I've heard some surprising things from candidates during this primary season, but Mitt Romney's answer last Friday to a question about government regulation was in a league of its own. Here's what he said:
I got the chance after I lost to John McCain last time, to go over to -- that was the good part of losing -- I got to go to the Olympic Games in China. It's pretty impressive over there how quickly they can build things, how productive they are as a society. You should see their airport compared to our airports, their highways, their train systems. They're moving quickly in part because the regulators see their job as encouraging private people. It's amazing. The head of Coca-Cola said the business environment is friendlier in China than in America. And that's because of the regulators. That's because of government.
I don't know anyone who defends unnecessary government regulation. Lincoln had it right when he said that government should do only what people cannot do for themselves. Of course, we should constantly monitor and reduce regulatory burdens that don't serve a useful purpose. But it is hard to take the knee-jerk anti-regulation crowd, which now seems to include Governor Romney, seriously. It was, after all, the lack of regulation and oversight on Wall Street that led to the meltdown of 2008 and the worst economic crisis since the Great Depression.
And now China's regulatory policies are something we ought to emulate? Wow.
Governor Romney is correct in saying that if a top government official in China says something is going to happen, it will happen. But a politician who says he is anti-big government should certainly realize that the government controls everything that goes on in China. Those "private people" the Chinese government is "encouraging" may be happy with how they are being treated now, but they would have no recourse if government officials changed their minds.
I have spent quite a bit of time in China and know one thing for sure: None of the reasons China is easy to deal with should be applied in a democratic United States.
How does non-regulation work in China? One example was the recent story about a toxic heavy metal spill into Longjiang River. Two companies had dumped cadmium, a poisonous component of batteries that causes kidney failure and bone damage, into the river. The spill was not reported for two weeks, while people continued to use the water for drinking and cooking. Can you imagine what is being dumped in China's rivers every day?
Another recent story concerned the summary destruction in Beijing of a historic house without any review or discussion. It occurred without notice during the Lunar New Year holiday when no one was watching. It is the rule rather than the exception in China -- the government can move unilaterally to condemn land to make way for development, many times for family and friends.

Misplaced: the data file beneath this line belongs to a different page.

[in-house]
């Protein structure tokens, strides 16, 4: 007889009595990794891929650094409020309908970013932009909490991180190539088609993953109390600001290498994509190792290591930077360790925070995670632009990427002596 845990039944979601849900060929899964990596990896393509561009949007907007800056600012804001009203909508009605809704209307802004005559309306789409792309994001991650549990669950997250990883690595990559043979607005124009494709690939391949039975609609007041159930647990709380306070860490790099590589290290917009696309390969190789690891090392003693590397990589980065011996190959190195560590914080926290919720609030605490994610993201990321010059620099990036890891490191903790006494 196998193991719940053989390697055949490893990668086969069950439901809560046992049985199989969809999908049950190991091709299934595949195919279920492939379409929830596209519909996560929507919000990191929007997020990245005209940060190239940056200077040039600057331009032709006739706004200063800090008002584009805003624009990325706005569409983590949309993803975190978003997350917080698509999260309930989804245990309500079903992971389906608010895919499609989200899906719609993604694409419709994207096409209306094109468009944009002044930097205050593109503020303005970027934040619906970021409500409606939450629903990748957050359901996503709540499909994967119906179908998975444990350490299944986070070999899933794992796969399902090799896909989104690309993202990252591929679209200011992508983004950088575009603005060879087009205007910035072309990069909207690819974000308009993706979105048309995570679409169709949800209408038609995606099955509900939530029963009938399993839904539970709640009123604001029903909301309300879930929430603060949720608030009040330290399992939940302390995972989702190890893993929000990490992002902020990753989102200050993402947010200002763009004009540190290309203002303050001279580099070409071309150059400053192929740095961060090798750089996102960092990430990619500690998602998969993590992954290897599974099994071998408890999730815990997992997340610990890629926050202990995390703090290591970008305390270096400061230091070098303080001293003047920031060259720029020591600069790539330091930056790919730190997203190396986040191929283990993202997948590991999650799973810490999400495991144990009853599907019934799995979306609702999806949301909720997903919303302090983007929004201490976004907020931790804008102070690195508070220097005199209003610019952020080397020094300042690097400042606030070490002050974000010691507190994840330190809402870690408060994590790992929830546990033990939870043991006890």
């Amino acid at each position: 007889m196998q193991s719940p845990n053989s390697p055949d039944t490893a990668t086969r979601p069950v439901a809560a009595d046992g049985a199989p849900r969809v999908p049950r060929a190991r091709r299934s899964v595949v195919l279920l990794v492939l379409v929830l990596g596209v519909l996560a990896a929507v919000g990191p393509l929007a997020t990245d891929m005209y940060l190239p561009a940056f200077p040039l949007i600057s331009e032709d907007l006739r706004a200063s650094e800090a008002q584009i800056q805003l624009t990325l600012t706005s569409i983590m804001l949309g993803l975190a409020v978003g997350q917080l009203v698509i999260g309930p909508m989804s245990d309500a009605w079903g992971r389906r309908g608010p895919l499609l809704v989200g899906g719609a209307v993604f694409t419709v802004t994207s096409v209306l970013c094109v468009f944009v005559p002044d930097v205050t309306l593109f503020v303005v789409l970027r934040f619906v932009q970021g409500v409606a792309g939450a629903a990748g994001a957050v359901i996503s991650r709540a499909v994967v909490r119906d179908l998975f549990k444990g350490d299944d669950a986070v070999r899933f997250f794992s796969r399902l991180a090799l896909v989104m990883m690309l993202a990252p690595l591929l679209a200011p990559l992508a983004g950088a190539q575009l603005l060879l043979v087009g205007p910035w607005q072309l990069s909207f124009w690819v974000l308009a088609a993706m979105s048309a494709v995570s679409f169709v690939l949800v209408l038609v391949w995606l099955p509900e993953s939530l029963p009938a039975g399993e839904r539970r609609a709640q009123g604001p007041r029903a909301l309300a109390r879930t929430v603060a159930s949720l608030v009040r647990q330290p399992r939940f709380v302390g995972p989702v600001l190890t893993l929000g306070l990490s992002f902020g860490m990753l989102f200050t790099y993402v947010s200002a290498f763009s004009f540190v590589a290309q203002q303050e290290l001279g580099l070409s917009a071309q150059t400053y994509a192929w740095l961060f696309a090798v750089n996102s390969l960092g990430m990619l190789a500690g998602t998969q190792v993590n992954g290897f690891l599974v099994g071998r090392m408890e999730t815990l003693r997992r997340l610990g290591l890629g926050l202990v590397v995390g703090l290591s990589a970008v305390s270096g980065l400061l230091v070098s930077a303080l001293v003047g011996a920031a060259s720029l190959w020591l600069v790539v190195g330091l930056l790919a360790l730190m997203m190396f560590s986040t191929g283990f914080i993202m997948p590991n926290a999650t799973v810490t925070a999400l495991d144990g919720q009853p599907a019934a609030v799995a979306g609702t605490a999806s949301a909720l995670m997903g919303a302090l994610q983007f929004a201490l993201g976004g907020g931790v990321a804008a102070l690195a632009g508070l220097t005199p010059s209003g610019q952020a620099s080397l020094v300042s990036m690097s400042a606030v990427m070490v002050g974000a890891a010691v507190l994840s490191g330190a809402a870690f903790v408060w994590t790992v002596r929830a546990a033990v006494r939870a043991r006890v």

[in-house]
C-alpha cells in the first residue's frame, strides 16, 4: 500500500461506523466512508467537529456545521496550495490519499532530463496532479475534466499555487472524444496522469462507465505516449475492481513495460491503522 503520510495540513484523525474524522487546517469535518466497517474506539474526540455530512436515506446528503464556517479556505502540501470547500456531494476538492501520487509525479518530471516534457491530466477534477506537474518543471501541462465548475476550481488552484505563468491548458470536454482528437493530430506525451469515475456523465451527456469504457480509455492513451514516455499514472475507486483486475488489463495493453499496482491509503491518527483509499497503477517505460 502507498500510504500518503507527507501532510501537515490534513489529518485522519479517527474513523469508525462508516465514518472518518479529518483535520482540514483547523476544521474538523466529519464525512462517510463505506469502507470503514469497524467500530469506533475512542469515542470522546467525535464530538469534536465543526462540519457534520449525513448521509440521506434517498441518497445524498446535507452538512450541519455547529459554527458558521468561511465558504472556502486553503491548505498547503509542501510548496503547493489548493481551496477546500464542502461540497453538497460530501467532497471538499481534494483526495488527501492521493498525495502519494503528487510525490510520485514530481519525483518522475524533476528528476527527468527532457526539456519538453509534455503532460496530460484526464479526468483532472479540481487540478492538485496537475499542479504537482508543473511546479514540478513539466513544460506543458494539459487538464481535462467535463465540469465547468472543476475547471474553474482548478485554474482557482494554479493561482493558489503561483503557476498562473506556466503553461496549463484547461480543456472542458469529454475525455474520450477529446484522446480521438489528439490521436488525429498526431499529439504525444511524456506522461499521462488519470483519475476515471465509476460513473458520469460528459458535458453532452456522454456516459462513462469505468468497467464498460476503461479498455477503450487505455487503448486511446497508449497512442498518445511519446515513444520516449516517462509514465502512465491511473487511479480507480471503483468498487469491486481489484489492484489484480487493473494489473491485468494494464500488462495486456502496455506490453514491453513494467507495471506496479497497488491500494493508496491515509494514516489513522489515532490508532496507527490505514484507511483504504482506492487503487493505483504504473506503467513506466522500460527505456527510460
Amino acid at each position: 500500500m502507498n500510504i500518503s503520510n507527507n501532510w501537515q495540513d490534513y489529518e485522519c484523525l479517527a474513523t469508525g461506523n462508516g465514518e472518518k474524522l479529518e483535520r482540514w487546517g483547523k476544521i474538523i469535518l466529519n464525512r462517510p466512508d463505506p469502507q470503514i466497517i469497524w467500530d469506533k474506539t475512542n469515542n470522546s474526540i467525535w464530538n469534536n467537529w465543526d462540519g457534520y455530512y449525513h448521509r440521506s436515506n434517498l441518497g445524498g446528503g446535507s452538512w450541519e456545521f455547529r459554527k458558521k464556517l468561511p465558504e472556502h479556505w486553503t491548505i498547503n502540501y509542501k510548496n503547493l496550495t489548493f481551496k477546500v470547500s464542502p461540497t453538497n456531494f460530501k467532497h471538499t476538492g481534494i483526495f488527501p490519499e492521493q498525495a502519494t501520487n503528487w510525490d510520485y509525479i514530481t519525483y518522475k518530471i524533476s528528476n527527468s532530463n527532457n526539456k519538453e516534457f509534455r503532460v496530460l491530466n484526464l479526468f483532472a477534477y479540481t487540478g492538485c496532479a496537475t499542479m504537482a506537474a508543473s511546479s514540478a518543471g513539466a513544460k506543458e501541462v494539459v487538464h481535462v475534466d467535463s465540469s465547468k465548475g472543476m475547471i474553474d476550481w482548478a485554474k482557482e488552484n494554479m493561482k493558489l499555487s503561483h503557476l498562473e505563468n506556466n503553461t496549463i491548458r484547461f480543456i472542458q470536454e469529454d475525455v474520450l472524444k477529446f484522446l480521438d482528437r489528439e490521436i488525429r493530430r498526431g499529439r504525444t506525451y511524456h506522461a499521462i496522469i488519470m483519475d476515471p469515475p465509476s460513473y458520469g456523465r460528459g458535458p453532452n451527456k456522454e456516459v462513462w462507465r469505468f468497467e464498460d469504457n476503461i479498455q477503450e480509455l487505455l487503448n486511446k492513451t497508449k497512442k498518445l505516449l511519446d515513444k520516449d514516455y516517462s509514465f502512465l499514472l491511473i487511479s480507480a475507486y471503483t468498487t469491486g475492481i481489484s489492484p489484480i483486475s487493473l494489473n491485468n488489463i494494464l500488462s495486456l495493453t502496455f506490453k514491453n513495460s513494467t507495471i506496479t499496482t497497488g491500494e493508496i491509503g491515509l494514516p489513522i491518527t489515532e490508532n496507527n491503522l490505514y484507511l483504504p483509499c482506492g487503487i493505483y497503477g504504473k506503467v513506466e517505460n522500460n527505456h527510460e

As for intellectual property rights, some U.S. corporations have learned the hard way. A few years ago, one of them signed up the required Chinese partner for a joint venture that was to use American technology to build a plant. The plant was built, but in short order the corporation learned that its Chinese partner had also built a number of other plants using the corporation's technology. It became a major competitor and would not reimburse the American company for the use of the technology. The U.S. company received no help from Chinese regulators or the legal system.
It may be easier for Coca Cola to do business in China right now, but if they chose to do so Chinese government officials could make it very difficult tomorrow.
Need we list all the products that have been shipped to the U.S. from China without proper regulation? They include toys laced with lead, counterfeit pharmaceuticals, dangerous tires, plastic-filled milk, and faulty drywall.
Do we really want to live in a country that cuts back on regulations to prevent those kinds of products from being distributed? Do we really want to live through another BP oil spill, a spill that could have been prevented if regulators had done their jobs instead of being held back by political appointees who did not believe in regulation?
I don't think so. Our debates ought to be about specific regulations and how necessary they are, not about government abandoning its regulatory function entirely.
And China? Give me a break.
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